Liquidity issues hit migration to listed derivatives

A lack of liquidity providers and pricing have discouoraged buy-side participants to move from OTC to futures trading.

A lack of liquidity providers in the swaps futures space has prevented any real pick-up in volumes, according to industry experts.

With the migration of bilateral OTC derivatives into the listed futureised world, experts at this year’s FIA IDX conference in London argued there are still a number of barriers for exchanges to overcome before volumes in these products take off.

“If you have the OMS lined up and the infrastructure mechanisms sorted out, when it comes to the market place do you find the sort of liquidity that is attractive and appealing?,” said Stephen Taylor, chief risk officer, Towers Trading Group.”

“For the broad spread of demands, I would argue we don’t have enough of the diverse liquidity types and providers that are able to accommodate as a sponge of that risk transfer that exists in the OTC bilateral business.”

Exchanges such as Eurex have introduced new futurised products such as FX futures and euro-denominated swap futures, however activity has stagnated.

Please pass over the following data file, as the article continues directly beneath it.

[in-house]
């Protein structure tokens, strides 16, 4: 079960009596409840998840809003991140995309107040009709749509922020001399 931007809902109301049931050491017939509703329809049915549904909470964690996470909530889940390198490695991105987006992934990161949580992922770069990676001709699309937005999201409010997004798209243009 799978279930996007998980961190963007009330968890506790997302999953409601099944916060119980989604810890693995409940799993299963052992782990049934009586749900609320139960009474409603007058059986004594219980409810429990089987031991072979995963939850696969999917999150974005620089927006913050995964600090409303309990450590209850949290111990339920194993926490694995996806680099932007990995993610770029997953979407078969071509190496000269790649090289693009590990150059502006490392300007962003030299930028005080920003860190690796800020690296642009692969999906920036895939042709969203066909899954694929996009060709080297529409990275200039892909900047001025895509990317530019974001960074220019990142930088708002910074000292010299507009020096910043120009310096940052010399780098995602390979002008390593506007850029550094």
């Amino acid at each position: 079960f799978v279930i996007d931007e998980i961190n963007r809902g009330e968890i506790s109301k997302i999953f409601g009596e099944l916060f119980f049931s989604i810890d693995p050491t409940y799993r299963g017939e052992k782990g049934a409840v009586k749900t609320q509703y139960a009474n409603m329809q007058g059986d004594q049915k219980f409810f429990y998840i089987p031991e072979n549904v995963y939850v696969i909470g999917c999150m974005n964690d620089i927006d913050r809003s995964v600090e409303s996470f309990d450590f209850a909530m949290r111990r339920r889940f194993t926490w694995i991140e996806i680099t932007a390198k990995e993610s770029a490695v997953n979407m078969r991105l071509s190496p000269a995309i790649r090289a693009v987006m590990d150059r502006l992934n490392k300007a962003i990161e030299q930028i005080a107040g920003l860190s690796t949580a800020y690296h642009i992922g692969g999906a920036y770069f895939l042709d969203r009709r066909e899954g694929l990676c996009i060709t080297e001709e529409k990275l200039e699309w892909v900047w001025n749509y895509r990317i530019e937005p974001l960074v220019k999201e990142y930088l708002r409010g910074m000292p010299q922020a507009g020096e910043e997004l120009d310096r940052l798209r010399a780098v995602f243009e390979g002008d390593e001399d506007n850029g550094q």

With stricter regulations on banks and higher capital requirements, many are reducing their role as liquidity providers in a number of markets.

In addition, buy-side participation have seen little need to trade these products due to a lack of synthetic two-way pricing.

Russ Oxley, head of rates & LDI at Old Mutual Global Investors, said the barriers to gain pricing from the order management systems (OMS) of independent software providers (ISV) has contributed to the absence of liquidity.

“For a new product you need synthetic pricing and you need real-time pricing to start trading it. However there are barriers to the OMS’s.  If you focus all of your support on those OMS’s, then you might get some take-up from the fund manager. But without those prices that you can see going up or down there is very little incentive [to use them],” Oxley said.

Taylor explained the introduction of new, diverse liquidity providers could be the saviour for converted swap futures products.

For example, Citadel Securities are increasing their role as liquidity providers in European derivatives markets. In addition, last year Virtu became the first high frequency trading firm to become a liquidity provider for the GMEX interest rate swap constant maturity future contracts.

“If we can ensure the listed markets can encourage and let thrive a broad range of liquidity provision models simultaneously, no matter what the type flow is from the end-user community there will be a good strong warehouse to transfer that risk. If they don’t, innovation in the central clearing space stops and the aims of the regulators won’t be broader than that,” Taylor added.